Photo of Christine Sorensen courtesy of the BC Nurses Union
The head of the BC Nurses Union says the province is not doing enough to support nurses during the pandemic.
BCNU president Christine Sorensen says across B.C., many of her colleagues are getting burned out.
“They’ve been faced with this pandemic, now, for over a year, and I’m very worried about the toll that this experience is taking on their mental health, Sorensen said.
“Nurses are increasingly feeling overwhelmed, unsupported and abandoned by their employer.”
Sorensen says for some time, now, the union has been calling on the province to address a nursing shortage in B.C.
“We have really seen very little interest in actually following through on that, and addressing the gaps which we know is, at least 25,000 more nurses will be needed in this province by 2030, according to the Auditor General of B.C.”
In the short term, Sorensen says the Ministry of Health and health employers need to start working collaboratively with the union to address issues at the point of care.
“We are seeing significant shortages in our critical care areas like emergency, ICU, OR and more needs to be done to support the nurses that are working in those areas,” she added.
Sorensen said nurses also need “the appropriate” personal protective equipment to keep them safe, and “not the personal protective equipment that the minister of health thinks is sufficient, but what the nurse deems, based on their point of care risk assessment, that they need to keep themselves and their patients safe.”
Considering that COVID is spread through the airborne route, Sorensen said nurses need to have “unfettered access” to N95 masks, “and that continues to be restrictive.”
She’s also worried about hospitals bursting at the seams. Sorenson says North Island Hospital in Campbell River is running at 120 percent capacity.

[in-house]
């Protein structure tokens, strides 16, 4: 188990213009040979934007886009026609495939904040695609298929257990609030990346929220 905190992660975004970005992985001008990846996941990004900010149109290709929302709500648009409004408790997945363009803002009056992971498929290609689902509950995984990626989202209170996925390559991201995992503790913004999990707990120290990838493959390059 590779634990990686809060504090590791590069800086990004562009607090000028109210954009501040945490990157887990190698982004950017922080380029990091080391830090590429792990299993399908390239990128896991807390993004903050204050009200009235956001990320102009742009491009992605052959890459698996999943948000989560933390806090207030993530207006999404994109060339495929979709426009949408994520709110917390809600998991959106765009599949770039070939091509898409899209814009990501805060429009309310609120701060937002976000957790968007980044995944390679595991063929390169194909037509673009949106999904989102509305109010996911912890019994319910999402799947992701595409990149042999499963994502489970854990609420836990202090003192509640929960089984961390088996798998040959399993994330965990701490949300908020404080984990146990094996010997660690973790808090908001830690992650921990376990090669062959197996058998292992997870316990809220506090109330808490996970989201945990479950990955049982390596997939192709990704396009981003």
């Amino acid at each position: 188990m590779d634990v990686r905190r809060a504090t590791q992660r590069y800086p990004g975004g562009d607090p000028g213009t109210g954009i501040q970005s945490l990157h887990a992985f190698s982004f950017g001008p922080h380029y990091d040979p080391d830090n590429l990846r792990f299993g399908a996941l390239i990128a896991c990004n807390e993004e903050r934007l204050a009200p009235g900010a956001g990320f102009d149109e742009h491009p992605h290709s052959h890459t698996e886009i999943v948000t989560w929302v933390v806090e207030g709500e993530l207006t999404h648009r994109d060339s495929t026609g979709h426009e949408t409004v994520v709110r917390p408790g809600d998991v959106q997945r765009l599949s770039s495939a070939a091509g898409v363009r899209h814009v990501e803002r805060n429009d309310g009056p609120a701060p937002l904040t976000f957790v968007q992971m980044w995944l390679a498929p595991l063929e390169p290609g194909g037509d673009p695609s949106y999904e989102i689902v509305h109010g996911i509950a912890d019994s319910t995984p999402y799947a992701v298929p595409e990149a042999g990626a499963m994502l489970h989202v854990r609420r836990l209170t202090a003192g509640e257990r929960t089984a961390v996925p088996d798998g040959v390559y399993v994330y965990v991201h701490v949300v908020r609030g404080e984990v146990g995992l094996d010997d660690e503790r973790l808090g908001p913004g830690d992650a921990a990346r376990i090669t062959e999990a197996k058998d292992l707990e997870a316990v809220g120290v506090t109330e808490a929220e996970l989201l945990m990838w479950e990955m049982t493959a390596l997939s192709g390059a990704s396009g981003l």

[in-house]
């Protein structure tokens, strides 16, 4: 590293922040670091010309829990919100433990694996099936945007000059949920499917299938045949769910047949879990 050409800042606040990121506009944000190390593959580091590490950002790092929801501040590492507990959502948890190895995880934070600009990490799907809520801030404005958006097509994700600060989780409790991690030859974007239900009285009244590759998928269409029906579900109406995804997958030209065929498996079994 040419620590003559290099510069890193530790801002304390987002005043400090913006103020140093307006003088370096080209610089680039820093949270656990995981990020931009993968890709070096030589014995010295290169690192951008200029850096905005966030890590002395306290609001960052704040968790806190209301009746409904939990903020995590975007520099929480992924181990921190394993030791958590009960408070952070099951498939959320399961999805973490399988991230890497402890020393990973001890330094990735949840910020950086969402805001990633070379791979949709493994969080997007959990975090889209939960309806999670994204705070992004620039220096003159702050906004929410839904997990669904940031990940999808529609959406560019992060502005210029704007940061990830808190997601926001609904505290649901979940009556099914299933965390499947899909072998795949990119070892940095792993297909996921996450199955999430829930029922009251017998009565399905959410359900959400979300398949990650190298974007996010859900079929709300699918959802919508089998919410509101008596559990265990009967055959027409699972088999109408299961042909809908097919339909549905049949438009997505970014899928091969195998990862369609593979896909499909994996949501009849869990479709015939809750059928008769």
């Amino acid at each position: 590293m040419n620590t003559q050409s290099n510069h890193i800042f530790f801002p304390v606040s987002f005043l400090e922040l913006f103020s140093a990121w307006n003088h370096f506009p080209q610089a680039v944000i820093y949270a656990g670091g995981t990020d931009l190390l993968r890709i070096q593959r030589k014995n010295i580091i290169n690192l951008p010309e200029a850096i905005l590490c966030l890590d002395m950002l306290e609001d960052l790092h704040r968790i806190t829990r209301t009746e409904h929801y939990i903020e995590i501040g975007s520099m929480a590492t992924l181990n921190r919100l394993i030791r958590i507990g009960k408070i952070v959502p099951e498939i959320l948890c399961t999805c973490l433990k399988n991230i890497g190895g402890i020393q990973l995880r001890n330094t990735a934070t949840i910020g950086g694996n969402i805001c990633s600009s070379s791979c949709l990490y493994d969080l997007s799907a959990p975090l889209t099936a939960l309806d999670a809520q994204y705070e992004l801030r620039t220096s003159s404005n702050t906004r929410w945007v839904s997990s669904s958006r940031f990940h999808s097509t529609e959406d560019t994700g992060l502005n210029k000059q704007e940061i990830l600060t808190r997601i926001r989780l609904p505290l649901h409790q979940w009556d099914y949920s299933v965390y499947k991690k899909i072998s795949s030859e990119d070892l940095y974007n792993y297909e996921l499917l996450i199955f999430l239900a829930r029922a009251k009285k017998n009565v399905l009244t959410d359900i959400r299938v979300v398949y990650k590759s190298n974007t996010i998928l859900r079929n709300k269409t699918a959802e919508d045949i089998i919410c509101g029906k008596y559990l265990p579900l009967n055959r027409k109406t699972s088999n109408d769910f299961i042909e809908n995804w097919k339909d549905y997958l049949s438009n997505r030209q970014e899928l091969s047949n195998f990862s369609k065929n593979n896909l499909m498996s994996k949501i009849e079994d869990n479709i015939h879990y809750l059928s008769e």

“We know Comox is at about 111 percent,” she said. “The two North Island hospitals have been overcapacity since the day they opened.”
Sorensen believes the Ministry of Health’s surgical renewal plan, “while admirable,” is putting unacceptable stress on B.C.’s healthcare system.
“Nurses are working enormous amounts of overtime, coming in on-call on their days off to support a number of surgeries that are not life-or-limb, that are elective surgeries and could be postponed until a period of time when we have less pressure related to COVID and the healthcare system.”
The other concern, Sorensen says, are outbreaks in acute care units in hospitals.
“They were occurring in long-term care, we seem to have put some control measures in place, but now what we’re seeing are outbreaks… in acute care sites around the province, where outbreaks are not well controlled,” Sorensen said.
“And that is very concerning as we see more nurses infected with COVID, contacts to COVID, or people who have to stay home to care for children or elderly family members who have also been identified as contacts to COVID or cases. So they are struggling, nurses, both personally and professionally, to meet the patient care needs in this province because there’s just not enough nurses.”
Sorensen said for every additional patient that a nurse has to take on beyond their normal level, it increases mortality by around seven percent.
She says there are not enough nurses to have eyes on all of the patients all of the time.
We are waiting for a response from the Ministry of Health.